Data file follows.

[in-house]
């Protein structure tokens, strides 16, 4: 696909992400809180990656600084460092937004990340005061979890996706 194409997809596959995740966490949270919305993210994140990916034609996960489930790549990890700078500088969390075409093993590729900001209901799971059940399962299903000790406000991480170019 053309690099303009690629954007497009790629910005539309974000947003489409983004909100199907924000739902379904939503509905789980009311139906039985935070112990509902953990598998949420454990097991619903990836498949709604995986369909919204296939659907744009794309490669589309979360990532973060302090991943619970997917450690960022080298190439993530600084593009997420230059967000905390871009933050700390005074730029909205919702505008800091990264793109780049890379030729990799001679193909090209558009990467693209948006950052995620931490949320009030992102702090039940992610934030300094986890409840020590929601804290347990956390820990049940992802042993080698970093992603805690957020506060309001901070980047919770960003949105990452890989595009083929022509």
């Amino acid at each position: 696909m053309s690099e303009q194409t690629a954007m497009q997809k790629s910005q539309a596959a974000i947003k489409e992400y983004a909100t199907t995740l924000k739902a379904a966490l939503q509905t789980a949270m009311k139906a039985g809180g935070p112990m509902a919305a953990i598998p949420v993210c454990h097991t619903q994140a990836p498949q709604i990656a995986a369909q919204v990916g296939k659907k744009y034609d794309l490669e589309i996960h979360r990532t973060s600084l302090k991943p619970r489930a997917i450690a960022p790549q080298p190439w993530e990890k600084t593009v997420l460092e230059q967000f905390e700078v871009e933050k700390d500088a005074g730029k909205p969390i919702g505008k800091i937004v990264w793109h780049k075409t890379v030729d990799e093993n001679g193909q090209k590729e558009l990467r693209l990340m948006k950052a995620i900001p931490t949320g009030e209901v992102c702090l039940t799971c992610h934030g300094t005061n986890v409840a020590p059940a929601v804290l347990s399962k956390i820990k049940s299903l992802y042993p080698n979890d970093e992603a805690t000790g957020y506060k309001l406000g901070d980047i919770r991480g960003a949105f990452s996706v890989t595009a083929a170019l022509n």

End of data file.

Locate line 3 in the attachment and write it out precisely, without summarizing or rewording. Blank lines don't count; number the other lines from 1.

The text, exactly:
């Amino acid at each position: 696909m053309s690099e303009q194409t690629a954007m497009q997809k790629s910005q539309a596959a974000i947003k489409e992400y983004a909100t199907t995740l924000k739902a379904a966490l939503q509905t789980a949270m009311k139906a039985g809180g935070p112990m509902a919305a953990i598998p949420v993210c454990h097991t619903q994140a990836p498949q709604i990656a995986a369909q919204v990916g296939k659907k744009y034609d794309l490669e589309i996960h979360r990532t973060s600084l302090k991943p619970r489930a997917i450690a960022p790549q080298p190439w993530e990890k600084t593009v997420l460092e230059q967000f905390e700078v871009e933050k700390d500088a005074g730029k909205p969390i919702g505008k800091i937004v990264w793109h780049k075409t890379v030729d990799e093993n001679g193909q090209k590729e558009l990467r693209l990340m948006k950052a995620i900001p931490t949320g009030e209901v992102c702090l039940t799971c992610h934030g300094t005061n986890v409840a020590p059940a929601v804290l347990s399962k956390i820990k049940s299903l992802y042993p080698n979890d970093e992603a805690t000790g957020y506060k309001l406000g901070d980047i919770r991480g960003a949105f990452s996706v890989t595009a083929a170019l022509n």